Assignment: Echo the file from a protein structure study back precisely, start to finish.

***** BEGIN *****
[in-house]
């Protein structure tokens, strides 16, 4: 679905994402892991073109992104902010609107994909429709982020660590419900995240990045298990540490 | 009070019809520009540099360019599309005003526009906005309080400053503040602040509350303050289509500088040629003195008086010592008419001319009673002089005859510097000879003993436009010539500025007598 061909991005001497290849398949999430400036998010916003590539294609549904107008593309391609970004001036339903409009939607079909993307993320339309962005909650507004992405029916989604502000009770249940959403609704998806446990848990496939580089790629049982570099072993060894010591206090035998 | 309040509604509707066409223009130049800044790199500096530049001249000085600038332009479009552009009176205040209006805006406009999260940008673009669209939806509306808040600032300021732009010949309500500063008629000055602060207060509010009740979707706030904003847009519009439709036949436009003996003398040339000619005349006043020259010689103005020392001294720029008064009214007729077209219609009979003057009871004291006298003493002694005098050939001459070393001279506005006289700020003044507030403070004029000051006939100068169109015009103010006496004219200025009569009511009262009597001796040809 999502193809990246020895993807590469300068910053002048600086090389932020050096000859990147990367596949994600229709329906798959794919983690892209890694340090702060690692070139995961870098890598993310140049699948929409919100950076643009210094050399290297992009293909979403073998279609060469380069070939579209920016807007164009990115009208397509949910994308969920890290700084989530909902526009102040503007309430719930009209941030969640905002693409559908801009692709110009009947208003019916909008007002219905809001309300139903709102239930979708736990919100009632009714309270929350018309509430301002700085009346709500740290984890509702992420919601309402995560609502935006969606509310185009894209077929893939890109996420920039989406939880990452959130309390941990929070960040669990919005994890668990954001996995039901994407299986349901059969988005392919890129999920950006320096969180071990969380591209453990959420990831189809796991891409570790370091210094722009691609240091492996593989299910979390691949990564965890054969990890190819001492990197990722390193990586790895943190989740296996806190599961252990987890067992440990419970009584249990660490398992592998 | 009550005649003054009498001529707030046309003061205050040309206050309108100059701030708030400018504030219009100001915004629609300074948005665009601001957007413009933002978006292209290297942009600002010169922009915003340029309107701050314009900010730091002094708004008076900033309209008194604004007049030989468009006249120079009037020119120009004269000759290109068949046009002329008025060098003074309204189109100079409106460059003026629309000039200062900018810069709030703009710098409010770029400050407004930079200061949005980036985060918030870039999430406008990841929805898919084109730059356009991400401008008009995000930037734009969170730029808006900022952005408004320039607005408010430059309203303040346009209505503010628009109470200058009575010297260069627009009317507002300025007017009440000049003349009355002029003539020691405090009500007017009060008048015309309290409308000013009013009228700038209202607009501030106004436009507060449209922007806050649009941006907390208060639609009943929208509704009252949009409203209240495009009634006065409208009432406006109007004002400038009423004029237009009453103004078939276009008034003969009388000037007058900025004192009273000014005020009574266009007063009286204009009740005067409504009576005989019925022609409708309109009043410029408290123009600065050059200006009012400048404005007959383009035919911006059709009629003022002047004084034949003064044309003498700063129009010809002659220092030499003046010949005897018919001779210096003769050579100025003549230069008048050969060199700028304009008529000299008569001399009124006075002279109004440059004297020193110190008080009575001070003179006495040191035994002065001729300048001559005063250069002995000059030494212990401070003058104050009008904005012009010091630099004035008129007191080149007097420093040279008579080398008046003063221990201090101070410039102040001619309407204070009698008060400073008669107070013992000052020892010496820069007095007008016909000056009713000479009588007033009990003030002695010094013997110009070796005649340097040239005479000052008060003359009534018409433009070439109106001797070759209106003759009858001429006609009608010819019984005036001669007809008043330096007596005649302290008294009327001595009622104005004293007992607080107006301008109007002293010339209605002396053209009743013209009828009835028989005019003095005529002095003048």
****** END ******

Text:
[in-house]
């Protein structure tokens, strides 16, 4: 679905994402892991073109992104902010609107994909429709982020660590419900995240990045298990540490 | 009070019809520009540099360019599309005003526009906005309080400053503040602040509350303050289509500088040629003195008086010592008419001319009673002089005859510097000879003993436009010539500025007598 061909991005001497290849398949999430400036998010916003590539294609549904107008593309391609970004001036339903409009939607079909993307993320339309962005909650507004992405029916989604502000009770249940959403609704998806446990848990496939580089790629049982570099072993060894010591206090035998 | 309040509604509707066409223009130049800044790199500096530049001249000085600038332009479009552009009176205040209006805006406009999260940008673009669209939806509306808040600032300021732009010949309500500063008629000055602060207060509010009740979707706030904003847009519009439709036949436009003996003398040339000619005349006043020259010689103005020392001294720029008064009214007729077209219609009979003057009871004291006298003493002694005098050939001459070393001279506005006289700020003044507030403070004029000051006939100068169109015009103010006496004219200025009569009511009262009597001796040809 999502193809990246020895993807590469300068910053002048600086090389932020050096000859990147990367596949994600229709329906798959794919983690892209890694340090702060690692070139995961870098890598993310140049699948929409919100950076643009210094050399290297992009293909979403073998279609060469380069070939579209920016807007164009990115009208397509949910994308969920890290700084989530909902526009102040503007309430719930009209941030969640905002693409559908801009692709110009009947208003019916909008007002219905809001309300139903709102239930979708736990919100009632009714309270929350018309509430301002700085009346709500740290984890509702992420919601309402995560609502935006969606509310185009894209077929893939890109996420920039989406939880990452959130309390941990929070960040669990919005994890668990954001996995039901994407299986349901059969988005392919890129999920950006320096969180071990969380591209453990959420990831189809796991891409570790370091210094722009691609240091492996593989299910979390691949990564965890054969990890190819001492990197990722390193990586790895943190989740296996806190599961252990987890067992440990419970009584249990660490398992592998 | 009550005649003054009498001529707030046309003061205050040309206050309108100059701030708030400018504030219009100001915004629609300074948005665009601001957007413009933002978006292209290297942009600002010169922009915003340029309107701050314009900010730091002094708004008076900033309209008194604004007049030989468009006249120079009037020119120009004269000759290109068949046009002329008025060098003074309204189109100079409106460059003026629309000039200062900018810069709030703009710098409010770029400050407004930079200061949005980036985060918030870039999430406008990841929805898919084109730059356009991400401008008009995000930037734009969170730029808006900022952005408004320039607005408010430059309203303040346009209505503010628009109470200058009575010297260069627009009317507002300025007017009440000049003349009355002029003539020691405090009500007017009060008048015309309290409308000013009013009228700038209202607009501030106004436009507060449209922007806050649009941006907390208060639609009943929208509704009252949009409203209240495009009634006065409208009432406006109007004002400038009423004029237009009453103004078939276009008034003969009388000037007058900025004192009273000014005020009574266009007063009286204009009740005067409504009576005989019925022609409708309109009043410029408290123009600065050059200006009012400048404005007959383009035919911006059709009629003022002047004084034949003064044309003498700063129009010809002659220092030499003046010949005897018919001779210096003769050579100025003549230069008048050969060199700028304009008529000299008569001399009124006075002279109004440059004297020193110190008080009575001070003179006495040191035994002065001729300048001559005063250069002995000059030494212990401070003058104050009008904005012009010091630099004035008129007191080149007097420093040279008579080398008046003063221990201090101070410039102040001619309407204070009698008060400073008669107070013992000052020892010496820069007095007008016909000056009713000479009588007033009990003030002695010094013997110009070796005649340097040239005479000052008060003359009534018409433009070439109106001797070759209106003759009858001429006609009608010819019984005036001669007809008043330096007596005649302290008294009327001595009622104005004293007992607080107006301008109007002293010339209605002396053209009743013209009828009835028989005019003095005529002095003048």